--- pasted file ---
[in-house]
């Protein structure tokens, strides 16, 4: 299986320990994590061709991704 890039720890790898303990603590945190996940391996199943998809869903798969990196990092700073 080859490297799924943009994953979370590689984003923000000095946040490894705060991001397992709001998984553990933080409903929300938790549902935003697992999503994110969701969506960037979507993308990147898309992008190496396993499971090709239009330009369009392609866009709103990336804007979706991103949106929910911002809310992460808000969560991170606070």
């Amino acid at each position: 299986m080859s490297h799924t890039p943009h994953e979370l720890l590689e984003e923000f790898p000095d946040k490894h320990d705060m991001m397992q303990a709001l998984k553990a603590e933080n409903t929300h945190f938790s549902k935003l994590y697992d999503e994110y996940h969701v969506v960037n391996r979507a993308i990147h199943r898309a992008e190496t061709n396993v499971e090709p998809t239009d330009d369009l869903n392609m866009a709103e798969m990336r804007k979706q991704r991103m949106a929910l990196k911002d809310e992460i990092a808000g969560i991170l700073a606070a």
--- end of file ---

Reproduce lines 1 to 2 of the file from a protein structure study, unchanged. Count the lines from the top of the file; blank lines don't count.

[in-house]
């Protein structure tokens, strides 16, 4: 299986320990994590061709991704 890039720890790898303990603590945190996940391996199943998809869903798969990196990092700073 080859490297799924943009994953979370590689984003923000000095946040490894705060991001397992709001998984553990933080409903929300938790549902935003697992999503994110969701969506960037979507993308990147898309992008190496396993499971090709239009330009369009392609866009709103990336804007979706991103949106929910911002809310992460808000969560991170606070």